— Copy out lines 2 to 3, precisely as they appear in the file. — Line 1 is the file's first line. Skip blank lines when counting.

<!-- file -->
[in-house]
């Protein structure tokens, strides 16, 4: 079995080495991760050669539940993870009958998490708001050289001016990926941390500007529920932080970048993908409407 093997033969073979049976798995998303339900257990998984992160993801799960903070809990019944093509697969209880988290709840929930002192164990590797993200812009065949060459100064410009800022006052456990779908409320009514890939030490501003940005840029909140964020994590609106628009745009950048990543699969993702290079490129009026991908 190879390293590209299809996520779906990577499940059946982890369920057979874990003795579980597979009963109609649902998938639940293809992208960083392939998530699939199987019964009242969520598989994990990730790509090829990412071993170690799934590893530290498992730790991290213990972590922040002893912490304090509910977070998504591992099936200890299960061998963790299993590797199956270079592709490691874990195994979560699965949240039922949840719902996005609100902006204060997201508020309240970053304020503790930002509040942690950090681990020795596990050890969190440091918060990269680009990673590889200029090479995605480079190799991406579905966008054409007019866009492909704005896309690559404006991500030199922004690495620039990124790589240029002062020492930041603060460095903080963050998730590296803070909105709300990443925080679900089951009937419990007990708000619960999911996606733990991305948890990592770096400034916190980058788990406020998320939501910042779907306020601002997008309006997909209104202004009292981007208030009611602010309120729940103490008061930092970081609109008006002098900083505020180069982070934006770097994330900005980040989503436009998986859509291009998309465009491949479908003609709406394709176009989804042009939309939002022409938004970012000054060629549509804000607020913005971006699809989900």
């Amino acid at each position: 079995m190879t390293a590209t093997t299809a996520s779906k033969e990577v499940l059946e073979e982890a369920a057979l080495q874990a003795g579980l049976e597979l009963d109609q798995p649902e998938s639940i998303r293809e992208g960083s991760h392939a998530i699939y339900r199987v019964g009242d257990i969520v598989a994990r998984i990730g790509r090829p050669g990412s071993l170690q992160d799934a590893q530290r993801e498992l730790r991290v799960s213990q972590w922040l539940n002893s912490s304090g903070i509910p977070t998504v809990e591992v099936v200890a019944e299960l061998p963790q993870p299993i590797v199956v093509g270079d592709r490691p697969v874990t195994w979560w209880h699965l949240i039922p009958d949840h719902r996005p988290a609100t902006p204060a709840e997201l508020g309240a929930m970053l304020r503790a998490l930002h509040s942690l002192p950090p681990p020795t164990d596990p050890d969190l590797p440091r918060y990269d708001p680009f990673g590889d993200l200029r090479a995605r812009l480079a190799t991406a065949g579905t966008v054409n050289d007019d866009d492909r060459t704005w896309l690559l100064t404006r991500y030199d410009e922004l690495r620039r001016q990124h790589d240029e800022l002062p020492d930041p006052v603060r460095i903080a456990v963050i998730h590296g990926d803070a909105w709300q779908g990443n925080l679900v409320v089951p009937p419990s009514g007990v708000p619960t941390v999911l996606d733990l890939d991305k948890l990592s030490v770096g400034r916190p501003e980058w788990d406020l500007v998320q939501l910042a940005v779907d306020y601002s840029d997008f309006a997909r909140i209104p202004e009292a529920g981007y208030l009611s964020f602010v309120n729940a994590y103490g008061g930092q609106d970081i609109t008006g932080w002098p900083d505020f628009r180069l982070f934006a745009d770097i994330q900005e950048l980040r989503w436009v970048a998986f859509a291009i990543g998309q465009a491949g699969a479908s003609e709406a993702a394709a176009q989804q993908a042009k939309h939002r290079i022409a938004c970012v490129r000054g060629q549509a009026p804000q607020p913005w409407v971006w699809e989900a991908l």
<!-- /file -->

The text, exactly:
């Protein structure tokens, strides 16, 4: 079995080495991760050669539940993870009958998490708001050289001016990926941390500007529920932080970048993908409407 093997033969073979049976798995998303339900257990998984992160993801799960903070809990019944093509697969209880988290709840929930002192164990590797993200812009065949060459100064410009800022006052456990779908409320009514890939030490501003940005840029909140964020994590609106628009745009950048990543699969993702290079490129009026991908 190879390293590209299809996520779906990577499940059946982890369920057979874990003795579980597979009963109609649902998938639940293809992208960083392939998530699939199987019964009242969520598989994990990730790509090829990412071993170690799934590893530290498992730790991290213990972590922040002893912490304090509910977070998504591992099936200890299960061998963790299993590797199956270079592709490691874990195994979560699965949240039922949840719902996005609100902006204060997201508020309240970053304020503790930002509040942690950090681990020795596990050890969190440091918060990269680009990673590889200029090479995605480079190799991406579905966008054409007019866009492909704005896309690559404006991500030199922004690495620039990124790589240029002062020492930041603060460095903080963050998730590296803070909105709300990443925080679900089951009937419990007990708000619960999911996606733990991305948890990592770096400034916190980058788990406020998320939501910042779907306020601002997008309006997909209104202004009292981007208030009611602010309120729940103490008061930092970081609109008006002098900083505020180069982070934006770097994330900005980040989503436009998986859509291009998309465009491949479908003609709406394709176009989804042009939309939002022409938004970012000054060629549509804000607020913005971006699809989900």
């Amino acid at each position: 079995m190879t390293a590209t093997t299809a996520s779906k033969e990577v499940l059946e073979e982890a369920a057979l080495q874990a003795g579980l049976e597979l009963d109609q798995p649902e998938s639940i998303r293809e992208g960083s991760h392939a998530i699939y339900r199987v019964g009242d257990i969520v598989a994990r998984i990730g790509r090829p050669g990412s071993l170690q992160d799934a590893q530290r993801e498992l730790r991290v799960s213990q972590w922040l539940n002893s912490s304090g903070i509910p977070t998504v809990e591992v099936v200890a019944e299960l061998p963790q993870p299993i590797v199956v093509g270079d592709r490691p697969v874990t195994w979560w209880h699965l949240i039922p009958d949840h719902r996005p988290a609100t902006p204060a709840e997201l508020g309240a929930m970053l304020r503790a998490l930002h509040s942690l002192p950090p681990p020795t164990d596990p050890d969190l590797p440091r918060y990269d708001p680009f990673g590889d993200l200029r090479a995605r812009l480079a190799t991406a065949g579905t966008v054409n050289d007019d866009d492909r060459t704005w896309l690559l100064t404006r991500y030199d410009e922004l690495r620039r001016q990124h790589d240029e800022l002062p020492d930041p006052v603060r460095i903080a456990v963050i998730h590296g990926d803070a909105w709300q779908g990443n925080l679900v409320v089951p009937p419990s009514g007990v708000p619960t941390v999911l996606d733990l890939d991305k948890l990592s030490v770096g400034r916190p501003e980058w788990d406020l500007v998320q939501l910042a940005v779907d306020y601002s840029d997008f309006a997909r909140i209104p202004e009292a529920g981007y208030l009611s964020f602010v309120n729940a994590y103490g008061g930092q609106d970081i609109t008006g932080w002098p900083d505020f628009r180069l982070f934006a745009d770097i994330q900005e950048l980040r989503w436009v970048a998986f859509a291009i990543g998309q465009a491949g699969a479908s003609e709406a993702a394709a176009q989804q993908a042009k939309h939002r290079i022409a938004c970012v490129r000054g060629q549509a009026p804000q607020p913005w409407v971006w699809e989900a991908l």